SINGAPORE: Singapore revealed Thursday it had seized nearly $180 million in assets through its investigations into suspected fraud and money-laundering related to scandal-tainted Malaysian state fund 1MDB.
It added that half those assets were linked to Low Taek Jho, a Malaysian businessman and a close family friend of Malaysian Prime Minister Najib Razak.
The joint statement by Singapore’s central bank, police and attorney-general is the first time authorities revealed asset amounts or identified a key figure since launching investigations last year.
The timing of the statement appeared prompted by the US Justice Department’s move Wednesday to seize more than $1 billion in assets allegedly bought with money pilfered from 1MDB — the largest seizure yet under a US anti-kleptocracy initiative.
The Singapore assets totalled Sg$240 million ($178 million) worth of bank accounts and “properties”. The statement said Sg$120 million of that belonged to Low or his immediate family.
The US filing said Low laundered hundreds of millions of dollars in diverted 1MDB funds into the United States to fund luxury purchases, while also accusing Najib’s stepson Riza Aziz and other officials of similar actions.
The assets targeted in the United States include fine art, high-end real estate, a business jet and royalties from the 2013 financial crime caper “The Wolf of Wall Street” starring Leonardo DiCaprio.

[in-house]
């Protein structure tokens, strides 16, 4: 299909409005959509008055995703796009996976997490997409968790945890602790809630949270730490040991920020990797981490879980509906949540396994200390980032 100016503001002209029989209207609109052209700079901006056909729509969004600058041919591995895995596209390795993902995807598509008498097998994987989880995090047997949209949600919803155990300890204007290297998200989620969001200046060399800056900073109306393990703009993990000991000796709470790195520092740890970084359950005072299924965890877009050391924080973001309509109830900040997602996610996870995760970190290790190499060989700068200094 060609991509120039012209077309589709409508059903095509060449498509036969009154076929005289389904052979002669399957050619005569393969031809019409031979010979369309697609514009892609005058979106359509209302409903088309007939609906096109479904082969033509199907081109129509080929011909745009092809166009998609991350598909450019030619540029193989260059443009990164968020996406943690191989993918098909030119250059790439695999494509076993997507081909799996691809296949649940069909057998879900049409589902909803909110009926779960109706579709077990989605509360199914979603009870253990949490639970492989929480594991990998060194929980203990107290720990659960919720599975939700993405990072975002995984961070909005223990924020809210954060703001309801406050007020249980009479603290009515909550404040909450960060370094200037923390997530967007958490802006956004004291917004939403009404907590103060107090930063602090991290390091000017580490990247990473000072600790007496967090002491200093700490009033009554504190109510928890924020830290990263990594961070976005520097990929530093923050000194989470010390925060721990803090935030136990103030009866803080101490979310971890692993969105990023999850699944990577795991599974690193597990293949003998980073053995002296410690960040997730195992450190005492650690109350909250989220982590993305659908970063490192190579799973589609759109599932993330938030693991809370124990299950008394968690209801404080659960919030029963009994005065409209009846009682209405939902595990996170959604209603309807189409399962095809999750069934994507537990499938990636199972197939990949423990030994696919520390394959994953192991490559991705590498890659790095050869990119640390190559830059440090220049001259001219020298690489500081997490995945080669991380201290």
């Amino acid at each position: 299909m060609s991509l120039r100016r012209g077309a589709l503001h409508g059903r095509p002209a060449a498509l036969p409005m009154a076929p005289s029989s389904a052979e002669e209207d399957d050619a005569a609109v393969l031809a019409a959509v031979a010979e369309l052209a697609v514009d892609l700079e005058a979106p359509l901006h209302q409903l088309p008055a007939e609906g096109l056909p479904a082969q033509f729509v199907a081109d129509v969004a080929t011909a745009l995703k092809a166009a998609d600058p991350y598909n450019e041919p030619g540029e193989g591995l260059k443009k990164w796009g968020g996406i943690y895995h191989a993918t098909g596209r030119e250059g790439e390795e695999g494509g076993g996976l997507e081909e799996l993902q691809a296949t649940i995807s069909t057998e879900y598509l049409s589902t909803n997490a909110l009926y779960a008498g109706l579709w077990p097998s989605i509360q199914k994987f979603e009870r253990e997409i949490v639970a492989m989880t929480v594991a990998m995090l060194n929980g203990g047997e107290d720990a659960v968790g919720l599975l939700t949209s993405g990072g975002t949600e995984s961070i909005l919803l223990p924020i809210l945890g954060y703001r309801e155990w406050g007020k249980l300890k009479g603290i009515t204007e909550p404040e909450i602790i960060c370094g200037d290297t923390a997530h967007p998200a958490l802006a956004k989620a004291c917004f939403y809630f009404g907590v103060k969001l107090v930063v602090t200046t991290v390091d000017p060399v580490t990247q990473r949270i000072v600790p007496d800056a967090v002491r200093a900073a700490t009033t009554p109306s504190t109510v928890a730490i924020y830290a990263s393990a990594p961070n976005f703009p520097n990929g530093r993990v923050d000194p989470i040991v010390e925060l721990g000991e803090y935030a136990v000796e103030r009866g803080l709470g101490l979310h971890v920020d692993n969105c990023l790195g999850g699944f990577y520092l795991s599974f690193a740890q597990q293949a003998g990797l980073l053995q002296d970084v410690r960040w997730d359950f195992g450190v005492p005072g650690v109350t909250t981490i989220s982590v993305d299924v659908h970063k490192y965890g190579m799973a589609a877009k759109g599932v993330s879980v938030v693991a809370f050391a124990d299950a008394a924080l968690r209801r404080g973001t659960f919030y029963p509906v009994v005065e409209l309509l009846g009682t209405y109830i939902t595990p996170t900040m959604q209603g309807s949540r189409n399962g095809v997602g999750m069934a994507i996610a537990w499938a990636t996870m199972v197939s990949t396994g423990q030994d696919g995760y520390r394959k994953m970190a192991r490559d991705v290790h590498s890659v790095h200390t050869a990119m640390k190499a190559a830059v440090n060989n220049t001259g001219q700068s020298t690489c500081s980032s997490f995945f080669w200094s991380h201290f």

The film was produced by a company owned by Riza using more than $100 million syphoned from 1MDB, according to the US Justice Department.
Both Najib and 1MDB vehemently deny wrongdoing.
Singapore has said it will not allow its respected financial system to be abused by the corrupt, and in May it kicked out Switzerland’s BSI Bank over “gross misconduct” linked to 1MDB.
Swiss financial regulators later dissolved the bank for similar reasons.
The Singapore authorities also said investigations found Singapore-based DBS Bank, Standard Chartered Bank’s Singapore Branch and Swiss-based UBS had exhibited “undue delay in detecting and reporting suspicious transactions.”
The lapses “will be met by firm regulatory actions,” it said, giving no details.
It also noted lapses by Swiss bank Falcon PBS, saying it was still investigating them.
An ex-BSI banker and another man have been charged in a Singapore court for various offences and several others are being questioned.